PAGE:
As a small business owner, you probably rely on your employees to run work-related errands, like taking a check to the bank or delivering an invoice to a client. You may not think much of this practice—after all, your employees have personal car insurance. What you may not realize is that your employee and your business could end up dragged into a lawsuit if an accident occurs during work hours.
Keep reading to learn why you may need business use of personal vehicle insurance on top of your commercial auto insurance to protect your business.
The answer to this question seems like it would be straightforward. If your business owns vehicles and your employees drive them for work, you need auto insurance—that’s a no-brainer. However, just because you don’t own company vehicles doesn’t mean you don’t need auto insurance, and many business owners learn this the hard way.
Even if your employees have personal auto insurance, your business may be liable if they get into a car accident while using their vehicle for work. Individual auto insurance coverage only goes so far, especially if your employees carry the minimum limits required in your state.
Let’s say your office administrator gets into a serious car accident while running a work errand, totaling the other driver’s car and injuring them and two passengers. Your employee’s auto policy has a $50,000 bodily injury limit, but the injured passengers racked up nearly $100,000 in medical bills. Because your employee was working when the accident happened, the other party decides to sue your business for the remaining amount. Without insurance, you would have to pay that amount out of pocket.
As a result, if your employees drive for work purposes—regardless of the vehicle they use—you probably need business car insurance to protect your risks.
There are two types of business auto coverage that your company might need: commercial auto coverage and hired and non-owned coverage. Here’s what you need to know about both.
Commercial auto insurance coverage provides financial protection to your business if you own company cars. This policy type, which most states require, usually includes auto liability coverage, uninsured and underinsured motorists coverage, and comprehensive and collision coverage.
Auto liability coverage covers property damage and injuries to other drivers and passengers involved in an accident with your vehicle when you’re at fault. If you’re not at fault, but the other driver can’t pay for the damage they caused, uninsured and underinsured motorists coverage helps cover your expenses. Your policy usually also pays a certain amount for property damage to your vehicle caused by natural disasters, vandalism, or collisions with other objects.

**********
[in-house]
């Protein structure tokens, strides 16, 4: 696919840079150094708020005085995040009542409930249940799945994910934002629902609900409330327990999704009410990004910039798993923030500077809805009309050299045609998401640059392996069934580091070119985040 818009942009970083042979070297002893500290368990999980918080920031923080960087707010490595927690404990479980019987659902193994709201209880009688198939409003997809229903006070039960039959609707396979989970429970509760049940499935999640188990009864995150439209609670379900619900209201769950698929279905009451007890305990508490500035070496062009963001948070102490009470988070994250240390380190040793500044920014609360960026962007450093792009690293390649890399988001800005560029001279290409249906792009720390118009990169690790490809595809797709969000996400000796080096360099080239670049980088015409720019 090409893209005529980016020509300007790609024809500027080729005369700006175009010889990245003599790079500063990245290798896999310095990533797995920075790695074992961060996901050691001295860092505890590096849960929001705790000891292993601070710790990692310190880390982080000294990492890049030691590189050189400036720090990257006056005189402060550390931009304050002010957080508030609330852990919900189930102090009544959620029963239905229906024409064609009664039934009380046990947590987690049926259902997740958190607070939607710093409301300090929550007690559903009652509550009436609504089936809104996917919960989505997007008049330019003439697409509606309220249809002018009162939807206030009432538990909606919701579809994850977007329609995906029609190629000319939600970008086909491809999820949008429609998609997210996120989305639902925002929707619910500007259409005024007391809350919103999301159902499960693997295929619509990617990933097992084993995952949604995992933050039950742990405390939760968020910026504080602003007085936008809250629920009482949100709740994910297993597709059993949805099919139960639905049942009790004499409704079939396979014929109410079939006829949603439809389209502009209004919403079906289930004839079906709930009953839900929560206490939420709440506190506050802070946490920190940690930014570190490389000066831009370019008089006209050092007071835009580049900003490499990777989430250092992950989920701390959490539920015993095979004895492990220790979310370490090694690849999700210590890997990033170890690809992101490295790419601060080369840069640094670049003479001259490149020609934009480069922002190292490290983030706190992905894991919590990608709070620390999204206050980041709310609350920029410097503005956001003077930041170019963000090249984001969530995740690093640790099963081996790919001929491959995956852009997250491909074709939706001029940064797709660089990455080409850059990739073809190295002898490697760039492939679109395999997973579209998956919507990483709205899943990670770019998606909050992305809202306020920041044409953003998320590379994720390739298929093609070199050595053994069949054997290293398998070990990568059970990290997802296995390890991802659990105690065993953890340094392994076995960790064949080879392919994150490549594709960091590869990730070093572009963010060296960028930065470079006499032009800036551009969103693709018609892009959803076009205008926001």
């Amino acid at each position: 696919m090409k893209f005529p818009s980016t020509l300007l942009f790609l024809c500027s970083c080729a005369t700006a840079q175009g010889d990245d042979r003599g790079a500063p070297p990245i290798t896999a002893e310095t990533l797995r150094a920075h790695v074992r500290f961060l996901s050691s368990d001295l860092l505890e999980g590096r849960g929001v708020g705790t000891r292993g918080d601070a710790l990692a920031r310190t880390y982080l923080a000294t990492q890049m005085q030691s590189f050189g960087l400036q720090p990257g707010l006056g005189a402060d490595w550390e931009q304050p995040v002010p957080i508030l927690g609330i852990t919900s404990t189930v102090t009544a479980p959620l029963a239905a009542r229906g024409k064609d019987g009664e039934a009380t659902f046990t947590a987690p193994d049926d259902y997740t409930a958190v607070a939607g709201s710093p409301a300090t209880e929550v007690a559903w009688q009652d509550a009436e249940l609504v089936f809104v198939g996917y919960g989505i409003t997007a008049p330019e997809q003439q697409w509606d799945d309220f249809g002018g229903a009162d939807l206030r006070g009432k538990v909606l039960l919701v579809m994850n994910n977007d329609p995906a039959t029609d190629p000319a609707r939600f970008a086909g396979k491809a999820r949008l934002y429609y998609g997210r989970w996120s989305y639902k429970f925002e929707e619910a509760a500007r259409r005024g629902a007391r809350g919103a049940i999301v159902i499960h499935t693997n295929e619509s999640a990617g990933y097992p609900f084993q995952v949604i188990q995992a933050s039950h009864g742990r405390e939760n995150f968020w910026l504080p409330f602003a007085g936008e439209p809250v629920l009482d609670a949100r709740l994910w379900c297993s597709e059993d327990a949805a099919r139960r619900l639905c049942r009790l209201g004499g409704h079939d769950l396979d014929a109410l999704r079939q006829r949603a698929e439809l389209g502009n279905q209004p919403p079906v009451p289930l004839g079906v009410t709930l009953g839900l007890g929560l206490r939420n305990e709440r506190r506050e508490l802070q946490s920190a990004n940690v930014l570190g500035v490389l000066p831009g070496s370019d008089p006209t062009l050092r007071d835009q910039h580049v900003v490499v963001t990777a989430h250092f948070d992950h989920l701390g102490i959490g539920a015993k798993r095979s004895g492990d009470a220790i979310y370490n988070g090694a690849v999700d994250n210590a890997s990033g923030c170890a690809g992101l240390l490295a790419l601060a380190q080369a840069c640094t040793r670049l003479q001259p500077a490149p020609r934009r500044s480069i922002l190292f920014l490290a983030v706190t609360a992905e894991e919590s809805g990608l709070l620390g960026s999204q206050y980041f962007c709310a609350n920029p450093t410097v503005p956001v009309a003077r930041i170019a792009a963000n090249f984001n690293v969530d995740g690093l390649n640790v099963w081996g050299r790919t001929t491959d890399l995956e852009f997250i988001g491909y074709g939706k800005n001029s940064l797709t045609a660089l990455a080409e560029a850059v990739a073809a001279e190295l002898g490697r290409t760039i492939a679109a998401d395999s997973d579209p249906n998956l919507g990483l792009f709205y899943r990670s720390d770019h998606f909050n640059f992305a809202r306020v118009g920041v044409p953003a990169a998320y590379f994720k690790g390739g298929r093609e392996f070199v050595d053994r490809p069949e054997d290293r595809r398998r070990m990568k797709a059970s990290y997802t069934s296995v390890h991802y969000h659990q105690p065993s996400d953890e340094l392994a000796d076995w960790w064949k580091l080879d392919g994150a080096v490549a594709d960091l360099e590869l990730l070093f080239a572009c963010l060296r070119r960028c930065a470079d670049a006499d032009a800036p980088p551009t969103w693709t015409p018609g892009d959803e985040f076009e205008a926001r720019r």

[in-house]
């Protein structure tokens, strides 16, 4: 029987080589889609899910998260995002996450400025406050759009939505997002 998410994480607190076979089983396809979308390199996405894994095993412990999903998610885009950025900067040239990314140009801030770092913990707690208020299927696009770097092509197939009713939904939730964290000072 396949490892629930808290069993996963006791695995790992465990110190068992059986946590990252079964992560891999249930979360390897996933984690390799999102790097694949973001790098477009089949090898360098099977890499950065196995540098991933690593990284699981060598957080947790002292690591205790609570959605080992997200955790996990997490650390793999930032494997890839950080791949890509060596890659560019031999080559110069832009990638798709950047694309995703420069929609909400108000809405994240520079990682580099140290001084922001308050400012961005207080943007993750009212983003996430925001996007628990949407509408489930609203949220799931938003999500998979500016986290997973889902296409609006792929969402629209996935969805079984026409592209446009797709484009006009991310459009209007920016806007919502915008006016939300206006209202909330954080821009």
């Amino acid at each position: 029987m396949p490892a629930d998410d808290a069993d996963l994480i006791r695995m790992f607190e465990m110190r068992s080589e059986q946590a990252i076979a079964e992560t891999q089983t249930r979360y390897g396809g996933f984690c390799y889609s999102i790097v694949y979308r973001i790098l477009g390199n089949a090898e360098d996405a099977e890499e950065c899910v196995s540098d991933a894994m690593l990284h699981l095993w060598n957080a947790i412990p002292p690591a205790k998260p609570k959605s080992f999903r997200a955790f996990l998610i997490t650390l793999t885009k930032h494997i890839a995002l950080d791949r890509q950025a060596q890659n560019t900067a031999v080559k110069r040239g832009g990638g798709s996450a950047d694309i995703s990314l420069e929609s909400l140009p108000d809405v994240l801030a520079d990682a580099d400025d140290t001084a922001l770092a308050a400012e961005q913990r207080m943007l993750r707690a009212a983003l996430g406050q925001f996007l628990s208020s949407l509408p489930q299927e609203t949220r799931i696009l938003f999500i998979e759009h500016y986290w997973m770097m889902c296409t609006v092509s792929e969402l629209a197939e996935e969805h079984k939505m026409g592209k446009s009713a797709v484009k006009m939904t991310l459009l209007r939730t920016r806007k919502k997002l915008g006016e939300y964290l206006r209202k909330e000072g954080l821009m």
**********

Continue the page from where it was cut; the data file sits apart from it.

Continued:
Your commercial auto policy only covers specified vehicles. If you or your employees drive personal vehicles or rental cars for work, you need an additional coverage type: hired and non-owned auto (HNOA) coverage.
Your employees’ auto policies may cover them during business hours, but that coverage probably isn’t sufficient to cover your risks. Business auto policies often have liability limits of $1 million and higher, whereas personal auto policies may cover as little as $30,000 per accident, depending on your state. To protect your business when your employees’ limits are exhausted, you need non-owned auto coverage, which pays for lawsuit costs and the other party’s property damage and injuries.
In addition to personal vehicles, hired and non-owned coverage protects your financial interests if you use a rental car for business purposes. Any business that uses a personal or rental vehicle for business purposes, even sparingly, can benefit from this coverage.
Insurance companies often allow you to add HNOA coverage to your general liability or business owner’s policy if you don’t own any company vehicles. You can also combine commercial auto and HNOA coverage in a business auto insurance policy.
The road is one of the riskiest places for your company. One auto accident can snowball into a drawn-out legal battle involving your employee and business. Without the right liability insurance, you could end up paying thousands of dollars to defend your business. Don’t jeopardize your financial security—let Southpoint find the perfect auto insurance for your business.
As an independent insurance agency, we always keep our clients’ best interests in mind. Our experienced team members gather insurance quotes from the most renowned carriers in the country, so you get the best coverage at the most affordable price.
Whether you want to save money on your commercial auto insurance or add business use of personal vehicle insurance to your existing policy, our team can help. Get in touch today to learn more about our business auto insurance options.